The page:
New Threads

Fabric can help set the tone for your home; but with so many choices available, it can be difficult to know what types, colors and textures will work best for your space. Vicki Dreste, Designer Support Manager at Design & Detail, shares her fabric knowledge gained over 30 years in the industry.

Edited by Moe Godat

Portrait Photography by Colin Miller/Strauss Peyton

Enviroment photography by Anne Matheis

Interior design - Fifi Lugo


Decisions, Decisions  Fabric selections will differ according to how the room will be used. For family rooms and home offices, durability is the key. In living rooms, primary bedrooms and sitting rooms, more luxurious fabrics can be used. Though the type of fabric used in each space may be different, common colors, textures and patterns can be used throughout to link each room together.

Think “Durable” There have been major advancements in the textile industry in terms of durability. There is now a group of indoor fabrics referred to as “performance fabrics.” These textiles are constructed with properties that add durability. The availability of these fabrics has grown substantially in the past few years. Performance fabrics, like most synthetics, are petroleum based and contain a high percentage of chemicals. These are all factors to consider when selecting fabrics for your home. There are also fabrics constructed of natural fibers (linen, wool, cotton) that are durable with fewer chemicals added. Some, like wool, are naturally stain resistant.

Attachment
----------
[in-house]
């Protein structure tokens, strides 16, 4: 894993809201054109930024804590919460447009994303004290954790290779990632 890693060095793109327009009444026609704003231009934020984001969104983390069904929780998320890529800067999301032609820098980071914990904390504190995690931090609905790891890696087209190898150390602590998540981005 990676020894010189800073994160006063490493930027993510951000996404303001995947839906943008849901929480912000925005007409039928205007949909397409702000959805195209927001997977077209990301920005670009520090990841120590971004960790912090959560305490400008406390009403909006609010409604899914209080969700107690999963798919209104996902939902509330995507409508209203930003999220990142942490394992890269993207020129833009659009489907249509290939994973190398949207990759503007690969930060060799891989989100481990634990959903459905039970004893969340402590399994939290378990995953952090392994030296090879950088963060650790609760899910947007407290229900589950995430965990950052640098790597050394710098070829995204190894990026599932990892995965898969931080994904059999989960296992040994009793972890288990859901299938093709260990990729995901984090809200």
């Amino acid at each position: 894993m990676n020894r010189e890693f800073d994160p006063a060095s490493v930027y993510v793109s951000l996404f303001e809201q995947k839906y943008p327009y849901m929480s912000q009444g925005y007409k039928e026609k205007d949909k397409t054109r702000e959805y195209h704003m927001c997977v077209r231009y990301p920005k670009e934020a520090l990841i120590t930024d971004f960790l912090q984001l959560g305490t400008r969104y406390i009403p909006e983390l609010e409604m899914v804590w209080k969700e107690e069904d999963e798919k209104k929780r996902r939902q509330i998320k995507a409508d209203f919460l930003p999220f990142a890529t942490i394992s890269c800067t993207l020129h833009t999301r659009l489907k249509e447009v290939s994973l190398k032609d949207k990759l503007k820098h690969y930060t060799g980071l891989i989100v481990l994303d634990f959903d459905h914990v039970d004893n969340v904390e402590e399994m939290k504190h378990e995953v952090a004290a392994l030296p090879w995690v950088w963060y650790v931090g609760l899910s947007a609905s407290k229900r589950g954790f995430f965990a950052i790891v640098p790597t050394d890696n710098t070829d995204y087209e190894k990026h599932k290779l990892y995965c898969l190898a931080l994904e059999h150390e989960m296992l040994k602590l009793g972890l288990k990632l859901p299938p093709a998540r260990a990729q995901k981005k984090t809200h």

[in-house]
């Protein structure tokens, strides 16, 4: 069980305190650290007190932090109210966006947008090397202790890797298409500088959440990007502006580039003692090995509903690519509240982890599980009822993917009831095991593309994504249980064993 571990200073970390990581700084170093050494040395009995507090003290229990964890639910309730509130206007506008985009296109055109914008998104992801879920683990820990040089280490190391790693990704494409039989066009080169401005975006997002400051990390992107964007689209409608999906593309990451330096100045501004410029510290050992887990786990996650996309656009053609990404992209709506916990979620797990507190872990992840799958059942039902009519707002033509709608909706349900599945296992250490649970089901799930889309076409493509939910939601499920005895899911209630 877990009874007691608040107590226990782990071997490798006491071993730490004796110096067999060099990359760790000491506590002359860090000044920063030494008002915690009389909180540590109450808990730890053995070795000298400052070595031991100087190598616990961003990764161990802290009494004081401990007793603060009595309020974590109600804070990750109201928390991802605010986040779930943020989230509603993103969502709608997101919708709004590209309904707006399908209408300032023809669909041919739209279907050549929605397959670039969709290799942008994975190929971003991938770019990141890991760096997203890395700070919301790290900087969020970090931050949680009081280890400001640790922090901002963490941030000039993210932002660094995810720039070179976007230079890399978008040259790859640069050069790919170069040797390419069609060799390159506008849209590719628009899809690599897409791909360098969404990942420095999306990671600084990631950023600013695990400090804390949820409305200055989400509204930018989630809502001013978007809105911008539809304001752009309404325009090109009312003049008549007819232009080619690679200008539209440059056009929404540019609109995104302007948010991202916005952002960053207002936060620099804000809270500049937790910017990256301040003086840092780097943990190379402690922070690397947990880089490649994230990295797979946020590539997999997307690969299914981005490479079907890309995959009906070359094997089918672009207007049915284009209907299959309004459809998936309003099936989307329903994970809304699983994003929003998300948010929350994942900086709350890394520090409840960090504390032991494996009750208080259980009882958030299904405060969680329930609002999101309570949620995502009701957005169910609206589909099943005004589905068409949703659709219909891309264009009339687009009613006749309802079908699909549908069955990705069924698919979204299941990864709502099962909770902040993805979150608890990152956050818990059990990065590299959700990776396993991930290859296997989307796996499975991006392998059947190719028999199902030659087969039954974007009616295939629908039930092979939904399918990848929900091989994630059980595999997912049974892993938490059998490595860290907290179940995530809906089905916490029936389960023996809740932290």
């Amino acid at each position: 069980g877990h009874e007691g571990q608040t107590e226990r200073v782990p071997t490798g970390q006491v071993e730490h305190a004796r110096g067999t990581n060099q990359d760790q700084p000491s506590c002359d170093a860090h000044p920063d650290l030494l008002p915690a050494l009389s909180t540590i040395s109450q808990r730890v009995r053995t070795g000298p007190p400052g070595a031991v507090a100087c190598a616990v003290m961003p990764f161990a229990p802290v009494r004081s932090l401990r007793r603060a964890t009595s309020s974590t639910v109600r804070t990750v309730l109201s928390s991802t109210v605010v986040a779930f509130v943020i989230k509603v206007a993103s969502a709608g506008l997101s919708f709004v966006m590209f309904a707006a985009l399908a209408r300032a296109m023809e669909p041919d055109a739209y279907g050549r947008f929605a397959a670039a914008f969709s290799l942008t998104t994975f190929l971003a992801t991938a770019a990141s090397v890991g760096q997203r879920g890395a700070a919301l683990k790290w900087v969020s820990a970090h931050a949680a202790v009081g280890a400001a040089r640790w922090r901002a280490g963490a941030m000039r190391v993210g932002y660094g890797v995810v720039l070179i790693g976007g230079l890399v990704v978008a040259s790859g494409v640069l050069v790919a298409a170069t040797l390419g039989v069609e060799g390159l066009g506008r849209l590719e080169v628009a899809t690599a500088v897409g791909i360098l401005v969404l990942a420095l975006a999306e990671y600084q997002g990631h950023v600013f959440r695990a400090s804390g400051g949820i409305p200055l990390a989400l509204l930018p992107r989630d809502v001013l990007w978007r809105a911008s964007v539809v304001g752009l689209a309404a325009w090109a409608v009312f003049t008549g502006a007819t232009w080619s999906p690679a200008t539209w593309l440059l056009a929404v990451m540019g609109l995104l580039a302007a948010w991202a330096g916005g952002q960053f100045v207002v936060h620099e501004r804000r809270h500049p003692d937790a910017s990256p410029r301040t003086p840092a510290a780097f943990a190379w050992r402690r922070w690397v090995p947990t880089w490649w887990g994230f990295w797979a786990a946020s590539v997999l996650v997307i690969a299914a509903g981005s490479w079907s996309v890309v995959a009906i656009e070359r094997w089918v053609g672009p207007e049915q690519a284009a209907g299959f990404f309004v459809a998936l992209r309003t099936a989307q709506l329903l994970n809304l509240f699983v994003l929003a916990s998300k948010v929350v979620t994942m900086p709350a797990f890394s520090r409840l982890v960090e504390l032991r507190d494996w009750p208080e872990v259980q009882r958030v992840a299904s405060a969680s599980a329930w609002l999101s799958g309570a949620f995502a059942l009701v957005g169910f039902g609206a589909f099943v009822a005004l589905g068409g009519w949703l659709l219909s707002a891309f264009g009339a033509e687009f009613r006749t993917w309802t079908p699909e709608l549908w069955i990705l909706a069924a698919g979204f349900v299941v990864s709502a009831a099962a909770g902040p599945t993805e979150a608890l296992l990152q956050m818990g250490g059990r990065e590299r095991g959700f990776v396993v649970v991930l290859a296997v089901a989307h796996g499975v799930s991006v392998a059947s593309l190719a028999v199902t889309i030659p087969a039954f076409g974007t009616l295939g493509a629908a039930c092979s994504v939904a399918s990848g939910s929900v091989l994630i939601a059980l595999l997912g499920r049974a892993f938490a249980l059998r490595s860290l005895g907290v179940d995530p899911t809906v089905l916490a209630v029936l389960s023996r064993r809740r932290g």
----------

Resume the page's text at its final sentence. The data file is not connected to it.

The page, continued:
Perfecting Patterns Scale, texture and color all come into play when mixing patterns. If you use four patterns in bright, vibrant colors, the space will look and feel different than if you used the same four patterns in soft, quiet neutrals. The number of patterns used depends on the overall style and feel of the room. Each homeowner will have their own comfort level of mixing patterns. The scale of patterns used can be determined by the size of the room. Fabrics with large, open patterns work well in an open space with high ceilings.

Mixing Textures  Fabric textures in a room add interest and depth to the design. A room of all heavy textures will be too much of a good thing. Mixing texture creates warmth and interest. For example, if you have a sofa with a white linen/cotton blend, using a wide, decorative tape on the skirt can add interesting texture without overcomplicating things. Adding smooth, printed cotton pillows adds just another layer. Consider mixing other textures in with your pillow, ottoman and blanket choices.

Push Your Limits The most important part of choosing fabrics for your home is finding the colors, patterns and textures YOU love. Push yourself a bit out of your comfort zone; try a combination of patterned and solid fabrics. Once you see all of your options, then you can decide what is the best combination for you.